Tag Archives: teen

A Great and Terrible Beauty – Review

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A Great and Terrible Beauty by Libba Bray
Age: Teen
Genre: Fantasy/Historical
Location: London

Gemma Doyle is different from the other girls at Spence Academy in London, England. Gemma is outspoken, brave and does not follow the typical Victorian etiquette required of women of her class. Gemma also carries with her a dark secret about the death of her mother, and strange powers of the supernatual that become more prevalent in her life after her 16th birthday. After witnessing to her mother’s self-inflicted death via a mysterious illusion while living in Bombay India, Gemma’s family relocates to their hometown of London, where Gemma attends Spence boarding school for girls of elite families. Gemma brings with her not only a deadly secret, but also a mysterious follower, warning Gemma to stay away from her illusions. Carrying the secret of her mother’s death, and mystical powers that are unexplained, Gemma slowly makes friends with the most powerful and popular girls in the school, introducing them into a world of magic, history and the supernatural. As their lives begin to form a new path with each other, so does the path of Gemma’s abilities to summon other realms and learn about her mother’s connection to an occult society called The Order and finally realize her true destiny.

At first, this book started out like a typical teen book, in fact it reminded me heavily of the movie, The Craft (anyone remember that movie?). The plots are incredibly similar, minus the time period. While the story line is not the most original mystic tale, Bray’s writing ability is wonderful and genuine. She does a good job of keeping in step with the Victorian era through dialogue, ideologies and nuances of the characters.  The story finally took on its one feel towards the later half when the history behind the Order started to be explained. I felt that for a moment, boarding schools in Victorian England could be more privy to occult happenings than anything contemporary. There is something intangible about the Victorian period that lends itself easily to these types of gothic novels, and Bray does a good job of harnessing this resource. The characters are well drawn out, and even the supporting cast are just as colorful and interesting as the main four girls. Each of the four girls has her own identity, but are tied together through a common theme in their families, being damaged in some way be it emotional, mental of physical.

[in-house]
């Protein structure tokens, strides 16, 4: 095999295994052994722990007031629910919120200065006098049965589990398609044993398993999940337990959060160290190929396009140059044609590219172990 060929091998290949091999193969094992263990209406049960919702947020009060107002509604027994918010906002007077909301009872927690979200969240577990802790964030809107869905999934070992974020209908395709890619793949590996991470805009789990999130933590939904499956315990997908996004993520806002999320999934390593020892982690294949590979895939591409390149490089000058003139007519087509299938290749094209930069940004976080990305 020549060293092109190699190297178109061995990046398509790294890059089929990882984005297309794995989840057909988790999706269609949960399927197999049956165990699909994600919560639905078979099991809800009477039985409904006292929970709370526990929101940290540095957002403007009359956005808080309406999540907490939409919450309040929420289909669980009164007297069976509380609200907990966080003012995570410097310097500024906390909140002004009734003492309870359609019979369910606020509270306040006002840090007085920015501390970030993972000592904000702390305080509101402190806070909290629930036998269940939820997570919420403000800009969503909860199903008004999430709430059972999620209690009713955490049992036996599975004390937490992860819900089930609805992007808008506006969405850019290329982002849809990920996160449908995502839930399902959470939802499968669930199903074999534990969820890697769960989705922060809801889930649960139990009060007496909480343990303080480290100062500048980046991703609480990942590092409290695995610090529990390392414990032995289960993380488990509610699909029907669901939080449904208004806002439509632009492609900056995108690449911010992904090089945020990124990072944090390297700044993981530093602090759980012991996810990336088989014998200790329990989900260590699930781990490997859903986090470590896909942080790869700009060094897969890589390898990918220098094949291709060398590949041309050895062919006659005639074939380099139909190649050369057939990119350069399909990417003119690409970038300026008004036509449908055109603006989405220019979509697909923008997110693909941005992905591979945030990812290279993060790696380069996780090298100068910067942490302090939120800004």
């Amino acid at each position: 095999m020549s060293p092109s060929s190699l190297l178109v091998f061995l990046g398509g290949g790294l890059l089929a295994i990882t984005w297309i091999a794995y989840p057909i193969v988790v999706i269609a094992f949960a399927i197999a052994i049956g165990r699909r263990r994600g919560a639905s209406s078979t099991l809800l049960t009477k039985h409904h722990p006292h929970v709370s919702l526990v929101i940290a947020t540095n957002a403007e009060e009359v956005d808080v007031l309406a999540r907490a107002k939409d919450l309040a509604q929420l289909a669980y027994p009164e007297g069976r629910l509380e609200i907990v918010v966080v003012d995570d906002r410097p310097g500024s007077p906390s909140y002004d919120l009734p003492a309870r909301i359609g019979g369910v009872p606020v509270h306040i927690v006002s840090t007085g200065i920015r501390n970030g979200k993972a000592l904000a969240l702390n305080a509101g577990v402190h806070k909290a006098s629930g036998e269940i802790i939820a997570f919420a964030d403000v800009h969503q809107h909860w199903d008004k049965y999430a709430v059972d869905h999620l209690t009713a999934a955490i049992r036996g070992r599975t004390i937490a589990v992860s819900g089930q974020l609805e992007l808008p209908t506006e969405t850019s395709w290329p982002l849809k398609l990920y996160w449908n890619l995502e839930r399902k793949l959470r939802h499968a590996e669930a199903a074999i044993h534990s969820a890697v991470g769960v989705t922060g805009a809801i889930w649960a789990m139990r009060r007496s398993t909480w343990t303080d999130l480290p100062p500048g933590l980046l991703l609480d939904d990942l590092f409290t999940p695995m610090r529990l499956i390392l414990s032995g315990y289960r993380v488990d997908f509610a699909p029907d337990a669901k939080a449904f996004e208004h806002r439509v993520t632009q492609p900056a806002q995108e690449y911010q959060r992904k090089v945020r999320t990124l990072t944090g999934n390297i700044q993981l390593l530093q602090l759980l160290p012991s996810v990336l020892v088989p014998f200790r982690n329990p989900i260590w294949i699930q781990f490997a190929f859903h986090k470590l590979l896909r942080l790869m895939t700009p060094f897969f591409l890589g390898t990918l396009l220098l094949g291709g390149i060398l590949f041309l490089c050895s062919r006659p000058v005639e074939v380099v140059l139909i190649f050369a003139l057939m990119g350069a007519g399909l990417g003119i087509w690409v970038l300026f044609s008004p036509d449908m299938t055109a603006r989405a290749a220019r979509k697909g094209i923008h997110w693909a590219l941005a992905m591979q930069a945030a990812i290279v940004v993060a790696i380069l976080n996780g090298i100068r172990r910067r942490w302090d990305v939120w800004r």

While Gemma is the star of the show, I thought Felicity stole each scene with her zeal, her aura and her ability to be snide and caring, like a rose with sharp thorns.  I would have liked to learn more about Ann, the scholorship student sent to the school to be a governess, unable to rise from her low ranks in Victorian society. Although Ann had a strong role in the beginning of the novel, her character faded away throughout the rest of the book.  The book is part of a reader’s circle, so there are some interesting discussion questions as well as an interview with the author at the end of the book. This book is the first of a series following Gemma Doyle’s experiences at Spence Academy.

I would suggest this book for teen girls age 16 and up, there is a lot to take in, the supernatural and plenty of sexual innuendos and a few fairly subtle erotic scenes. Its a great Victorian-gothic novel that I think even adults will enjoy.

A Great and Terrible Beauty
by Libba Bray
Delacorte Press, 2003
ISBN 0385732314
403 pages


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Specials – Review


If you haven’t read Uglies, or Pretties, or haven’t finished either, please skip this post, I don’t want to spoil the ending for anyone****

Tally Youngblood is now a member of Special Circumstances. Not just a typical Special, Tally is a special Special, part of an elite group made up of the Cutters clique that formed at the end of Pretties. Shay is now the ringleader, having forced Tally to become a Special. As a Special, Tally has been surgically refitted with a body of steel, nails as hard as diamonds and a cruel-beauty to enforce the law of the land. In Specials, Tally is now faced with the decisions to finally end the Smoke and its purpose, forced now to oppose the side she once faught so ardently to keep alive and protect.

This book definately takes the story to a whole new level. It is more edgy and more mature than the first two, but still has the same mood and aura that Uglies and Pretties emit. Once again, Tally is changed into a newer, better version against her will, and once again Tally’s internal struggle to be at peace with herself bleeds into the rest of the story. Guilt, fear and confusion mark the third book as Tally attempts to right past wrongs and understand just how large of an entity the City and Dr. Cable really are. The book starts at a running speed and does not let up until the end of the book. It is near impossible to find a perfect moment to put the book down.

I want to know if Westerfeld had the ending in mind when he started writing the trilogy? He did afterall know it would only be a trilogy. Each book picks up easily where the previous left off, it sort of feels that it was all written at once, and just chopped up for the sake of publishing. The trio is very cohesive and each books hints back to episodes of the previous. I wonder was a second reading of the series would bring? And what about the next book, Extras, a companion to the Uglies trilogy, I wonder where that will pick up?

This series is definitely one of my favorite reads for this year, I have high hopes for Westerfeld’s other titles, such as Peeps (about vampires).

by Scott Westerfeld
Simon and Schuster, 2006
ISBN 1416947957
372 pages


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